Invitation to a public lectue on Antarctica and South Africa: New Evidence of Mass Extinctions’

Royal Society of South Africa and the Academy of Science of South Africa invite you to a public lecture by Prof Roger Smith, Evolutionary Studies Institute,University of the Witwatersrand and  Karoo Palaeontology, Iziko South African Museum on ‘Antarctica and South Africa: New Evidence of Mass Extinctions’


What caused the Mother of all Mass Extinctions? New evidence from South Africa and Antarctica

The End-Permian mass extinction was the worst biological crisis that the world had so far endured. Two hundred and fifty-two million years ago the Earth suffered a rare combination of factors that caused the near extinction of all life. If we are to fully understand the complexities of the Earth’s ecosystems today we need to know why and how this happened. It is now apparent that all species living today are descendants of the survivors of this catastrophe. This lecture presents the latest geological and palaeontological findings from South Africa and Antarctica that shed light on the causes and the kill mechanisms, as well as how the tetrapod survivors re-colonised the southern continents in the earliest Triassic.

Roger Smith was born in Cambridge, England and came to South Africa in 1976 after graduating in Geology and Zoology from Manchester University. He joined the South African Museum in 1983 and gained his doctorate through the University of Cape Town in 1990. From then until retirement in 2016 he was curator of Karoo Palaeontology. He is currently Distinguished Professor in Geological Sciences at University of the Witwatersrand working on several projects under the general title of “Palaeoecology of Gondwana”. Roger’s research is field-based, integrating vertebrate palaeontology and sedimentology into palaeoecological reconstructions of ancient landscapes- especially the dramatic changes that took place in the South African Karoo Basin during the End-Permian mass extinction event 252 million years ago. For the past 15 years Roger has been involved with collaborative research projects in Africa (Eritrea, Niger, Lesotho, Namibia, Madagascar, Zambia and Tanzania), Antarctica (3 seasons) Brazil and Argentina.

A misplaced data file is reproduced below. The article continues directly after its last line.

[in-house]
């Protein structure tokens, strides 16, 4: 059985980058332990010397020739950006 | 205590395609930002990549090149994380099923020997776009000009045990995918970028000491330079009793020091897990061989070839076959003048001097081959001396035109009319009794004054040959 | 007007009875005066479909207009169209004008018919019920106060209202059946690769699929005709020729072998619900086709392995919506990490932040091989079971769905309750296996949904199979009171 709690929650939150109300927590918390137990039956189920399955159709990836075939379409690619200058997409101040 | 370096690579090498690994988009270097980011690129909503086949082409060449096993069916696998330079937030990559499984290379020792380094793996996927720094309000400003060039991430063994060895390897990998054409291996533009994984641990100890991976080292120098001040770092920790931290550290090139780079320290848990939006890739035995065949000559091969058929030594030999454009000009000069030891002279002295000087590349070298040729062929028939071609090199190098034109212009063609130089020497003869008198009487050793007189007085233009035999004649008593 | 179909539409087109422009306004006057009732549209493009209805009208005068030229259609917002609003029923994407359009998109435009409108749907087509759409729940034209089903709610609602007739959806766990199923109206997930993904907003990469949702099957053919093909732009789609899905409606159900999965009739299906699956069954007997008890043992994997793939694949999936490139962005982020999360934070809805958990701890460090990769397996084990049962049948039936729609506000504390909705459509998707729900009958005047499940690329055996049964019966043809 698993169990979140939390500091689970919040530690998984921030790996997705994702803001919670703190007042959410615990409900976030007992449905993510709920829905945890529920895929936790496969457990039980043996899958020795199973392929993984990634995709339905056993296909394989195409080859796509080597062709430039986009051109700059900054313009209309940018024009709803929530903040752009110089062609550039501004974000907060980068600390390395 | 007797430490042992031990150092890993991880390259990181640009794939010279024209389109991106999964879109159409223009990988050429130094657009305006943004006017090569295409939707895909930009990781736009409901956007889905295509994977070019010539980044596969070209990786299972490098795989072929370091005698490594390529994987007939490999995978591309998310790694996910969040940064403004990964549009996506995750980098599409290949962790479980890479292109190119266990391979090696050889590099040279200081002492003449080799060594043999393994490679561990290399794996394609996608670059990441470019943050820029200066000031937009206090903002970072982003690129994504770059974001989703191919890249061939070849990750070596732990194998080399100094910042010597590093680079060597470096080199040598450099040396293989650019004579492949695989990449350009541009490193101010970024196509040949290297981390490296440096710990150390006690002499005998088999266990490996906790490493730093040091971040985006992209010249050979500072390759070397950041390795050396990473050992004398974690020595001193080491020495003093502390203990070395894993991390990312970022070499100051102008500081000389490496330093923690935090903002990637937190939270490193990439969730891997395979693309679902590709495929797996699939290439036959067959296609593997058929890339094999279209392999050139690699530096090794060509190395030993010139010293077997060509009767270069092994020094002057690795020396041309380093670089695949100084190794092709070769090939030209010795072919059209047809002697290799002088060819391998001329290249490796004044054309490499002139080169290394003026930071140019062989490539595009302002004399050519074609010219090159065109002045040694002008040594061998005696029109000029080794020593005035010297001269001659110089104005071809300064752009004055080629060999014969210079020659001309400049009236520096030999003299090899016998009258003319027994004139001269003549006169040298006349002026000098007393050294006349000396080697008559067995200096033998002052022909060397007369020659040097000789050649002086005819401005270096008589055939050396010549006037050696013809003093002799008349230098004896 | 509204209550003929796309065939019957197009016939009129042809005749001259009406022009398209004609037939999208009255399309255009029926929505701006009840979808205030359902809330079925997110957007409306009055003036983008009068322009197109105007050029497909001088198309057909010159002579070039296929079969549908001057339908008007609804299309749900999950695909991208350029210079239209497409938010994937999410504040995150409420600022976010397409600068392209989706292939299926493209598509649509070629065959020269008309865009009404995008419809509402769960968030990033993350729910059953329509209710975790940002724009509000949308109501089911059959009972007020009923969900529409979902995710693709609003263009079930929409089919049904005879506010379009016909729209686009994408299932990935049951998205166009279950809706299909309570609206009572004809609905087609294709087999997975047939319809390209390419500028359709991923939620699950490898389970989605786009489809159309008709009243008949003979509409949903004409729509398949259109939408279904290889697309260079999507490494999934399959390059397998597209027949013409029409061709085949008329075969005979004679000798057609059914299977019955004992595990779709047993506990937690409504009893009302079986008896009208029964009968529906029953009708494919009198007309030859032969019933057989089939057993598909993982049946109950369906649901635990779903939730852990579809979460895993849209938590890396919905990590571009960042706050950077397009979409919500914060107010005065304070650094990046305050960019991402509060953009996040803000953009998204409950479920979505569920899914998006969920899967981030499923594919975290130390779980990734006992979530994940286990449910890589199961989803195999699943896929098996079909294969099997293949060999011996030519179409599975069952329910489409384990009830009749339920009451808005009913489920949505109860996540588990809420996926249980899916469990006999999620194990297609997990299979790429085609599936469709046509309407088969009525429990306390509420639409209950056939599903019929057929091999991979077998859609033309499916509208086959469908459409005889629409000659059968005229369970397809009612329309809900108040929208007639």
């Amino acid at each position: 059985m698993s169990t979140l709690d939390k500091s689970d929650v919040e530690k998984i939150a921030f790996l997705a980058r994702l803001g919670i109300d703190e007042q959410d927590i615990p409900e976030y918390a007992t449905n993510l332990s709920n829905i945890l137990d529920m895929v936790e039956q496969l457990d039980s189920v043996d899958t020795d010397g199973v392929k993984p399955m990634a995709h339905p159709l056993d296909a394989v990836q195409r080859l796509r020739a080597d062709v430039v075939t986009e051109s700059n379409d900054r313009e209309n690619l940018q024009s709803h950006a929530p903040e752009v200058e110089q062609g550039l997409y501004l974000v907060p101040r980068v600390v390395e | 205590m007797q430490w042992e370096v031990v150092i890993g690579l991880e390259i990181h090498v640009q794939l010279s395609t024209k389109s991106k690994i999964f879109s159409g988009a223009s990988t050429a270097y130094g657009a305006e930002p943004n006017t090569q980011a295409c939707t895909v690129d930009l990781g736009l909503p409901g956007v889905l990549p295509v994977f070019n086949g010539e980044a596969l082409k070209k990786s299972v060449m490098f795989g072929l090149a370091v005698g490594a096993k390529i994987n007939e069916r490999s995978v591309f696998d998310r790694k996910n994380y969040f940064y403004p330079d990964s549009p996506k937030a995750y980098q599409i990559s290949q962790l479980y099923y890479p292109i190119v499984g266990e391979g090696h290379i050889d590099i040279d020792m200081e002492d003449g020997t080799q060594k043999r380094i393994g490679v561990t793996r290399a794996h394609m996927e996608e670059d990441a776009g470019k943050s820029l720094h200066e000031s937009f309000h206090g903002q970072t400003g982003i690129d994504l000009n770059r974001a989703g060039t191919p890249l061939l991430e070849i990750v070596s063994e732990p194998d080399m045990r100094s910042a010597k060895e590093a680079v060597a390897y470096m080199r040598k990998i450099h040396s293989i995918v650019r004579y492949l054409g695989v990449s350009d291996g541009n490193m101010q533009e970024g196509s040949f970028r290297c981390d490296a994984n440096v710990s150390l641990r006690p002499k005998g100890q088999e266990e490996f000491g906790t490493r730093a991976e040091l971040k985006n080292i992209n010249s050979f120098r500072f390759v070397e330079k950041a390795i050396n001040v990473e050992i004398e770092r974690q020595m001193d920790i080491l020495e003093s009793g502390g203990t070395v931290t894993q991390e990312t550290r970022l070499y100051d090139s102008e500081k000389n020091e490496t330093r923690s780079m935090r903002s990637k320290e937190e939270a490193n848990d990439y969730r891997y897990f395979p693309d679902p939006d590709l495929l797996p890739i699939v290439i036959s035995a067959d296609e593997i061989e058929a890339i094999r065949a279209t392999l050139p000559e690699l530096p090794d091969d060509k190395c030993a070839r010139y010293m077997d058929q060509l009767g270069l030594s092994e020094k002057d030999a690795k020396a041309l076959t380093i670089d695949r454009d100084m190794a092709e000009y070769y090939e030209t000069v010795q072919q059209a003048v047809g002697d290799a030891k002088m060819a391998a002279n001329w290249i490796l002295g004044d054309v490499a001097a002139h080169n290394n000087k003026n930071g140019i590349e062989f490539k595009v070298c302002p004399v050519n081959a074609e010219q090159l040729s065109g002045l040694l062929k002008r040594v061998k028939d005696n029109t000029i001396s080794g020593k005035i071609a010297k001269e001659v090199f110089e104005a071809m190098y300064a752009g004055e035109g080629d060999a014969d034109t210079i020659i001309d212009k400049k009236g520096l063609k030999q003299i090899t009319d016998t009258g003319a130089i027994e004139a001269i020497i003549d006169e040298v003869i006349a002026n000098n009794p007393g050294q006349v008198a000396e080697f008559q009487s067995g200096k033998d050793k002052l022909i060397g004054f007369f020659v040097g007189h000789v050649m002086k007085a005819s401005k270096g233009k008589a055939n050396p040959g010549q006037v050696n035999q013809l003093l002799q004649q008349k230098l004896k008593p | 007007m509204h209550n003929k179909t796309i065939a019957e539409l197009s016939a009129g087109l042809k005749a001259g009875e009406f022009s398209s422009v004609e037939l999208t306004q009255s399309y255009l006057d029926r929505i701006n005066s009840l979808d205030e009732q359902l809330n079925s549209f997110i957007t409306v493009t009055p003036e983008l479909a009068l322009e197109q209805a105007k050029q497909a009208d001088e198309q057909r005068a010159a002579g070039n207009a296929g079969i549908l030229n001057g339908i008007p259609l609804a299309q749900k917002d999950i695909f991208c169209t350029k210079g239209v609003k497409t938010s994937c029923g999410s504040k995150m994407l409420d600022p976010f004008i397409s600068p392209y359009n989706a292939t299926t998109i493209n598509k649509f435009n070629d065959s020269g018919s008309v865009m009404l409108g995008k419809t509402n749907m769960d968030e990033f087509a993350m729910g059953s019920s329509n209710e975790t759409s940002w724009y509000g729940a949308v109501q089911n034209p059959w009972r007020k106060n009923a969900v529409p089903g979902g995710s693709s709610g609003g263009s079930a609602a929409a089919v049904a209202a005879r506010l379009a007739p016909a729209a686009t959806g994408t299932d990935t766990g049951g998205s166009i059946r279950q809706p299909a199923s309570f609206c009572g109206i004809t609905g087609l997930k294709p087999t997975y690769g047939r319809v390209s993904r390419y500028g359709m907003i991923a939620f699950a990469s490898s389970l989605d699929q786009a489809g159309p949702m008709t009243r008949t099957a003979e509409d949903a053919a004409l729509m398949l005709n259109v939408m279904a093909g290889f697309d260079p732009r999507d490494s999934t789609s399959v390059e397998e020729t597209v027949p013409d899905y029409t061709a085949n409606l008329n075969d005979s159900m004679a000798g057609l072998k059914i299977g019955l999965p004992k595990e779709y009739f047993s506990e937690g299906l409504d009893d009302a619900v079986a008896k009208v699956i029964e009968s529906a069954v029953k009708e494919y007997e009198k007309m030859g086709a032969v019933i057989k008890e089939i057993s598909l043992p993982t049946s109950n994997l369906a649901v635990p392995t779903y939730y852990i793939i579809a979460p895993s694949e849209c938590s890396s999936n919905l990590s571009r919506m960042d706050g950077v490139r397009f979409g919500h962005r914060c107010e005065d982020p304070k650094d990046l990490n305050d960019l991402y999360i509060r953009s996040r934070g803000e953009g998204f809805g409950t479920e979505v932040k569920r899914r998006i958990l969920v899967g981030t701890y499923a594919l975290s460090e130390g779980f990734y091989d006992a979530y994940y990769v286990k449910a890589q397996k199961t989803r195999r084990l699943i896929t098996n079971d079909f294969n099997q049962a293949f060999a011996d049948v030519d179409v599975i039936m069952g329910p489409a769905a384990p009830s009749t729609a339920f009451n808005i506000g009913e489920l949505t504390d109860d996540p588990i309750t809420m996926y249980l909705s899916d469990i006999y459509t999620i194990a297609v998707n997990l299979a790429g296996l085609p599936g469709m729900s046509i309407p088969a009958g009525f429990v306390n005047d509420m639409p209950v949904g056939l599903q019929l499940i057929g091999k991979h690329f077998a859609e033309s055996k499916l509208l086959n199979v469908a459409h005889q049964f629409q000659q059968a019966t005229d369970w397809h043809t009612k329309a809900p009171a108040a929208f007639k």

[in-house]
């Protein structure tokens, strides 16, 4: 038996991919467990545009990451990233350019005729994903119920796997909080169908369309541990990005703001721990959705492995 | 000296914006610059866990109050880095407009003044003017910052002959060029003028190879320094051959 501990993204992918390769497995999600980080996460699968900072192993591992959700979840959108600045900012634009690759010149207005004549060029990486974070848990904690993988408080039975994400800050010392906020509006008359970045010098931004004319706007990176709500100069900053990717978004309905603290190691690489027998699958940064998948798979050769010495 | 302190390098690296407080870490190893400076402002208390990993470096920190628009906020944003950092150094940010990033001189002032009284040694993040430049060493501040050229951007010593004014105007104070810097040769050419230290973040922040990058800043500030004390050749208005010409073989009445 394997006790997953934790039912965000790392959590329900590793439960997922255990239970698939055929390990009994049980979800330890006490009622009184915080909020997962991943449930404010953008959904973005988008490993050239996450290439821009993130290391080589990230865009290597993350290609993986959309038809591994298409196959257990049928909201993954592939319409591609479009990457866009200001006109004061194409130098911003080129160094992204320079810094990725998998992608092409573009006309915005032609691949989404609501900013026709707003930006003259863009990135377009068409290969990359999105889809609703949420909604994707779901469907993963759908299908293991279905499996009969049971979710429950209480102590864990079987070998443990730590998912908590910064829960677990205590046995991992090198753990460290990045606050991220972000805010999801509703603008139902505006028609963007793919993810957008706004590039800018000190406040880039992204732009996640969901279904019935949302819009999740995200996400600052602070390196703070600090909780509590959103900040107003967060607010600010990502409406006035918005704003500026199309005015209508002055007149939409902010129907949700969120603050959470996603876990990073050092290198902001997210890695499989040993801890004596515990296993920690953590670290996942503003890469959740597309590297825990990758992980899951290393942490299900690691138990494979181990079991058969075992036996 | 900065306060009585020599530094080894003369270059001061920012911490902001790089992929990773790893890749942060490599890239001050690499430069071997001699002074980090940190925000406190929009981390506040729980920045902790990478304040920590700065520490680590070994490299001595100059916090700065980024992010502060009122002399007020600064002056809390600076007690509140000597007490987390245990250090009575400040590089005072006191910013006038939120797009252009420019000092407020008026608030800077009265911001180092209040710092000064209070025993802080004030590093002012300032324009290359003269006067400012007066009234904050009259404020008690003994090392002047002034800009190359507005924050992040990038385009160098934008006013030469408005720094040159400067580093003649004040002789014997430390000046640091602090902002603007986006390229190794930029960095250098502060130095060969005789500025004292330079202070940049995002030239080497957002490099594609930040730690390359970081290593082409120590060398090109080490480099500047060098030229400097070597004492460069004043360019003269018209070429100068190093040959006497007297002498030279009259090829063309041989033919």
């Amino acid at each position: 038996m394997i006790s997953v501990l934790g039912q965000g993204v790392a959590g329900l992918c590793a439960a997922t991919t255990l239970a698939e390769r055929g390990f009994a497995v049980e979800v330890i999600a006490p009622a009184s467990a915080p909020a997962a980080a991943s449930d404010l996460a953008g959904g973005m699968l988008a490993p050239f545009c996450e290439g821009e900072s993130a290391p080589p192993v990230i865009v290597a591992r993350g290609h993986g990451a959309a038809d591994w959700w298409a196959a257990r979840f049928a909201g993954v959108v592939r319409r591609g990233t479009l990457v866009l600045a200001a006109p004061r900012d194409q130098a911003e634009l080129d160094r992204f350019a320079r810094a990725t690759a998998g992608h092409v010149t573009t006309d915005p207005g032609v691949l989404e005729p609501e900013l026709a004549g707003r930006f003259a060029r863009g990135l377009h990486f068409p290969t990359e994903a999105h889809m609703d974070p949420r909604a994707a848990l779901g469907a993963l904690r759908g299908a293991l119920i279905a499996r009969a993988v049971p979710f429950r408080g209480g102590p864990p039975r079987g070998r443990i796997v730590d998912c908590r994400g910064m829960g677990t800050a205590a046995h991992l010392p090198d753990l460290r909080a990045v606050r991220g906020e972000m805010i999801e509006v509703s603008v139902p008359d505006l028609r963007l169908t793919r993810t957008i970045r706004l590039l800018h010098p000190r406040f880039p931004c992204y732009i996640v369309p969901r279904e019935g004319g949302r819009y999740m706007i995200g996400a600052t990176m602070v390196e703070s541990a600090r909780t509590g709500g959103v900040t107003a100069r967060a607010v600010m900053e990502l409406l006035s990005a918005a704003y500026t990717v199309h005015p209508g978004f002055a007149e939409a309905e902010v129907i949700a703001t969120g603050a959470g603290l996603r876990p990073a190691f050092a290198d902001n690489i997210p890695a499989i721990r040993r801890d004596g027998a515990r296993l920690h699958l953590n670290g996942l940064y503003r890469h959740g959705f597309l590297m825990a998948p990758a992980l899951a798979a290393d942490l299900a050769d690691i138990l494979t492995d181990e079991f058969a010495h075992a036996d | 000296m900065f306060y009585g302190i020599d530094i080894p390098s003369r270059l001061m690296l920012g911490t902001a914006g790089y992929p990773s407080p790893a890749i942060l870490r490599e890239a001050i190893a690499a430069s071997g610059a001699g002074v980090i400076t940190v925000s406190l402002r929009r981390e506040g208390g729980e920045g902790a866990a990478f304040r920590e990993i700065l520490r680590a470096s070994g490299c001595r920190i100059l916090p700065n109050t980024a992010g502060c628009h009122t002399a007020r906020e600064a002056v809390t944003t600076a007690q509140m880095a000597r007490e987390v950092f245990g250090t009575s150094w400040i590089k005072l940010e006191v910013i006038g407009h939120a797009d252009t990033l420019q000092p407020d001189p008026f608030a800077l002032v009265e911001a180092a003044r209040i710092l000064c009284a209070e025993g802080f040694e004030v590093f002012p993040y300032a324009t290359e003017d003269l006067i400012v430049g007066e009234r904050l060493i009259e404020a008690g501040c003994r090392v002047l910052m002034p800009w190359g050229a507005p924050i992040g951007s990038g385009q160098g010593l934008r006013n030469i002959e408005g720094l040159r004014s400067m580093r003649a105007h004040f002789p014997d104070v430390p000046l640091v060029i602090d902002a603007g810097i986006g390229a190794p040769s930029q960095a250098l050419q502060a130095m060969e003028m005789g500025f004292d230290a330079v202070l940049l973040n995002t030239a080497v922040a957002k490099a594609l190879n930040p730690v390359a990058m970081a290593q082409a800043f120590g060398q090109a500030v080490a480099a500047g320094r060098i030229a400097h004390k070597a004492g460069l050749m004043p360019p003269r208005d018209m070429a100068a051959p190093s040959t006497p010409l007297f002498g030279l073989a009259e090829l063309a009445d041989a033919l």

Date:     Wednesday 21 November 2018

Time:    17h00 (Tea will be served from 16h30)

Place:    South African Astronomical Observatory (SAAO) Auditorium, Observatory Road, Observatory*

*Directions to SAAO Auditorium : From the N2, turn off to the M57 – Liesbeek Parkway; turning in the direction of Cape Town and continue until the traffic lights with Hartleyvale (hockey and football) on your left. Turn right at traffic lights into Observatory Road, pass the River Club; the S A Astronomical Observatory is next on the left. Once through the security gates bear left following the SALT signs to the auditorium i.e. last building on the left (white with stoep & ramp).